Informed by the visual delights I get from nature—the narrow, curved form of the Australian eucalyptus leaf; the twists, bends and loops of a wanga wanga vine; the fluid, open spaces between the branches against a clear sky—and armed with the informed observations while intuitively trusting my feelings, each piece is thoughtfully modified through my actions … I steam and bend the myrtle into curves and curls; I sand back the silky oak to a smooth soft pinkish finish; I cut and wedge together the sassafras. Influenced through research into Japanese aesthetics; the modified pieces are then assembled and connected into open and loose organic and geometric structures—I use scarf joins to stitch the strips of myrtle into a long organic line allowing it to move freely; I make mortise and tenon frameworks with the planks of oak allowing them to stand and balance precariously together while defining interior spaces.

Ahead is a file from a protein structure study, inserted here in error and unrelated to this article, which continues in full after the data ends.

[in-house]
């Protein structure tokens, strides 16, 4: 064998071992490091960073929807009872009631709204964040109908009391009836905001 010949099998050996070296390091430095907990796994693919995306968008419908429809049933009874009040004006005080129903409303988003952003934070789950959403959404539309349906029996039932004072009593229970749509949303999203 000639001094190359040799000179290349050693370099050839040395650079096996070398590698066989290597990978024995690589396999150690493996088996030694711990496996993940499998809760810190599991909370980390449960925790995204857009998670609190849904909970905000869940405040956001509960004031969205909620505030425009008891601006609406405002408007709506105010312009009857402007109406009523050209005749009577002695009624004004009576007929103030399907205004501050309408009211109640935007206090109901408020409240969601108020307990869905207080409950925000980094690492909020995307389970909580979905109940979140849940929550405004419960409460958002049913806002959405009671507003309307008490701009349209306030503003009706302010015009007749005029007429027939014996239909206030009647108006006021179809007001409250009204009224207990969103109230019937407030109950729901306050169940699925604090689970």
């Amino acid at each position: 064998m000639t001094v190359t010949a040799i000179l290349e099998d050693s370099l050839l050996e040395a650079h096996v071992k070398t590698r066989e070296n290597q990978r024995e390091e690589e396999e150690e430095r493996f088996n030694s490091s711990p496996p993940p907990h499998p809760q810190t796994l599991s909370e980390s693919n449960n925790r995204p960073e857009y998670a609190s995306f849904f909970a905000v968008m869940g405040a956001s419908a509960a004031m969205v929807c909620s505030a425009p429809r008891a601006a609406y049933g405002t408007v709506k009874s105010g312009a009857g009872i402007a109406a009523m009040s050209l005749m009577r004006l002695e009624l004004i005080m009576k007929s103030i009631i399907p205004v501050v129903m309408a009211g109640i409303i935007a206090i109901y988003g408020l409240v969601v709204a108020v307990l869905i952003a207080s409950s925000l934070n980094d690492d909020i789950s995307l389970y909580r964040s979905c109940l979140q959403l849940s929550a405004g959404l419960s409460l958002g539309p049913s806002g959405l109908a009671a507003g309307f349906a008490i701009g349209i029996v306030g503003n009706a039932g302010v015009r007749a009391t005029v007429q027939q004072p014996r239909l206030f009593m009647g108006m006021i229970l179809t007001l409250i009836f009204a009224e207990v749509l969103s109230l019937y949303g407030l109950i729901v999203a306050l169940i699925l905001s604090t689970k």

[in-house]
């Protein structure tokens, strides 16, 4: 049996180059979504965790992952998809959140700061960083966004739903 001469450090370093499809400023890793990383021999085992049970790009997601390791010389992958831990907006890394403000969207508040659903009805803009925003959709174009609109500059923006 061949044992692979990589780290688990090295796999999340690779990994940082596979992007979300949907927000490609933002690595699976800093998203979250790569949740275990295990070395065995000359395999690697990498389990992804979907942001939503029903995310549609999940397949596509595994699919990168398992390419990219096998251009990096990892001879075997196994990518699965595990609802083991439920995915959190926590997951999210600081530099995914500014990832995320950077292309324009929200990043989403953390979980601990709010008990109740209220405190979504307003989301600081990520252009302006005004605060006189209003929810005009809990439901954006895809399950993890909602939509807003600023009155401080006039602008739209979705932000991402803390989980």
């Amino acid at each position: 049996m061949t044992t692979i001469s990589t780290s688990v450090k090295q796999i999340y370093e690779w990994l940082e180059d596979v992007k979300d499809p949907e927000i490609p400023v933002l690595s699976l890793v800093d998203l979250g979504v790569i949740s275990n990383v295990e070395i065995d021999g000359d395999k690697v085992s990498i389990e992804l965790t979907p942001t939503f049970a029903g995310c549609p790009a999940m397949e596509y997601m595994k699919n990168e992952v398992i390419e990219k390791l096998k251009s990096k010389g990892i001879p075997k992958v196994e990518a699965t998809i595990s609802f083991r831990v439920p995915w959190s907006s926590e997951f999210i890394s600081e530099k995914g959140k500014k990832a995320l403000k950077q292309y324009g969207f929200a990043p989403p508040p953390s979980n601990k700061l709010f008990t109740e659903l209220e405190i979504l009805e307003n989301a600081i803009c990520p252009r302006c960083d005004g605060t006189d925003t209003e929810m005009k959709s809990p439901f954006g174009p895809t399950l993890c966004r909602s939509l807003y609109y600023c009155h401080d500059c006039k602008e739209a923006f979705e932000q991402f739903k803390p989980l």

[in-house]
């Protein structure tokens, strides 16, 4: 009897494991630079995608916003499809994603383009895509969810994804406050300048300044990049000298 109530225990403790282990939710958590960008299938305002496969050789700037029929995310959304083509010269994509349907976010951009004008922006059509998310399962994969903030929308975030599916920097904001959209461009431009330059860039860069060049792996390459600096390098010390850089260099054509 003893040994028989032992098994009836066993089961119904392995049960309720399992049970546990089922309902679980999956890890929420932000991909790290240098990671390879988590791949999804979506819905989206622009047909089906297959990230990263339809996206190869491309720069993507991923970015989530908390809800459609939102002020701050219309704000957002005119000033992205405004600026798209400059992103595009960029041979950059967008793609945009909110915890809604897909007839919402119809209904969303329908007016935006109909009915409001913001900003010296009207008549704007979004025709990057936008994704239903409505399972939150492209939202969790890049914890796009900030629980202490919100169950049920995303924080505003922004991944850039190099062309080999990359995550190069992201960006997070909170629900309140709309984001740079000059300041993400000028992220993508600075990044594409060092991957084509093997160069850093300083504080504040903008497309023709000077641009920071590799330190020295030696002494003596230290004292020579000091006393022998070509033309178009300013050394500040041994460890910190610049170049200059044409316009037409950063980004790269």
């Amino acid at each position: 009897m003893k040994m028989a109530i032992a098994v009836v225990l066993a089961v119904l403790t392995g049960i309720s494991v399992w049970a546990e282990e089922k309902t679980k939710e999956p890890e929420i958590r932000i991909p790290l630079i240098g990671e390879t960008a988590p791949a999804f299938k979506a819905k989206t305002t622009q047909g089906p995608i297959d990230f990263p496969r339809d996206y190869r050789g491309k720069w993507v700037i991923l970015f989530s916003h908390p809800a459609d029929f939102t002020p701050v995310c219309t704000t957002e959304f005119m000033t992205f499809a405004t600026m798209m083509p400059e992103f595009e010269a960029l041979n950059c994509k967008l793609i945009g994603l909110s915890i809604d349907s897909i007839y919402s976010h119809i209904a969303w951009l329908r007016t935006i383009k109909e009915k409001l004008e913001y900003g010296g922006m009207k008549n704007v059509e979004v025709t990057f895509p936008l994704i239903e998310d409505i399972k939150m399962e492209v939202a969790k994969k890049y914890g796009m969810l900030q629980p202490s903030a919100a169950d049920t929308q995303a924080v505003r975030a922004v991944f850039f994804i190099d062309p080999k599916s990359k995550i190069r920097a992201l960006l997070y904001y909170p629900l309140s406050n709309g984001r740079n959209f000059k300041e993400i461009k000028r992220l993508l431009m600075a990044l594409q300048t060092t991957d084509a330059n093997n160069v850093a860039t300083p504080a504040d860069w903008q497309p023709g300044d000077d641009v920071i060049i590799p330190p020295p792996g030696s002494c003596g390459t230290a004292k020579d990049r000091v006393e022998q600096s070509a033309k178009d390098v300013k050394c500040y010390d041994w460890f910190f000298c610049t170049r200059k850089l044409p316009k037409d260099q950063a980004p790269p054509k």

To me, my sculptures are like nature but not nature … enigmatic objects that are a personal lyrical presentation of the transience of nature and relationships. Each work is made of individual parts that are autonomous and connected. Each part will react differently under stress, assuming its own form of resistance. The sculptures are inherently sensitive and difficult to support in all stages of making and are patiently worked through imbalances and possible overturning. Completed and in situ the viewer is invited to experience the precariousness and fragility of the relationships before them and see the natural beauty in the transience of life.≈